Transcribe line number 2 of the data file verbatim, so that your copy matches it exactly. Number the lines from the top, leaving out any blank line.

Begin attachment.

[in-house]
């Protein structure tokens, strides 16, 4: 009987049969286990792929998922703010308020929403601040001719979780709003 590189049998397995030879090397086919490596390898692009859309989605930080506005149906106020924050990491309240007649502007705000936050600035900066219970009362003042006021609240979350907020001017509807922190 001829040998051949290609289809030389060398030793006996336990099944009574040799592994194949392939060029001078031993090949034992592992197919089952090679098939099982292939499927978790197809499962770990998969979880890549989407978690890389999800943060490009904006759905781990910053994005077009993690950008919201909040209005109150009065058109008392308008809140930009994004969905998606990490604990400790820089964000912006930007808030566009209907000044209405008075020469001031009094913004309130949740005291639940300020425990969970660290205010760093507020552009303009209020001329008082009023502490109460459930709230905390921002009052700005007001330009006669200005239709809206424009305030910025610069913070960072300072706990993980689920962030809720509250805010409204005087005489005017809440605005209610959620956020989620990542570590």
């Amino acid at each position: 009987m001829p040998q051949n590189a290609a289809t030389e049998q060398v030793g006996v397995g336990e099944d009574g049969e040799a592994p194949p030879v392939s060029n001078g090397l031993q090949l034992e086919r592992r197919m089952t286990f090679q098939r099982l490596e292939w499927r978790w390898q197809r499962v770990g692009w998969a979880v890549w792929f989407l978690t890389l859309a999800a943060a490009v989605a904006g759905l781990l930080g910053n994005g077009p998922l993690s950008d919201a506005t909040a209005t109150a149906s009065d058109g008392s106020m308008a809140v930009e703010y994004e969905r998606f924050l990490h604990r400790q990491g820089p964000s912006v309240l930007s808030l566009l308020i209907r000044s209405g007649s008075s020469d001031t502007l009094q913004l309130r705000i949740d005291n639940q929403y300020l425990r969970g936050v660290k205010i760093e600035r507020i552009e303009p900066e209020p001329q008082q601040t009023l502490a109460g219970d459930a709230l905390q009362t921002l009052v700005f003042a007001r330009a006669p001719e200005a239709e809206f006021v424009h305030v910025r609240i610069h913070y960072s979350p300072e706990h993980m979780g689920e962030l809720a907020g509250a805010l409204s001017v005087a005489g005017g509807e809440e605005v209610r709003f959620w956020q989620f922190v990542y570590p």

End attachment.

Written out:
């Protein structure tokens, strides 16, 4: 009987049969286990792929998922703010308020929403601040001719979780709003 590189049998397995030879090397086919490596390898692009859309989605930080506005149906106020924050990491309240007649502007705000936050600035900066219970009362003042006021609240979350907020001017509807922190 001829040998051949290609289809030389060398030793006996336990099944009574040799592994194949392939060029001078031993090949034992592992197919089952090679098939099982292939499927978790197809499962770990998969979880890549989407978690890389999800943060490009904006759905781990910053994005077009993690950008919201909040209005109150009065058109008392308008809140930009994004969905998606990490604990400790820089964000912006930007808030566009209907000044209405008075020469001031009094913004309130949740005291639940300020425990969970660290205010760093507020552009303009209020001329008082009023502490109460459930709230905390921002009052700005007001330009006669200005239709809206424009305030910025610069913070960072300072706990993980689920962030809720509250805010409204005087005489005017809440605005209610959620956020989620990542570590």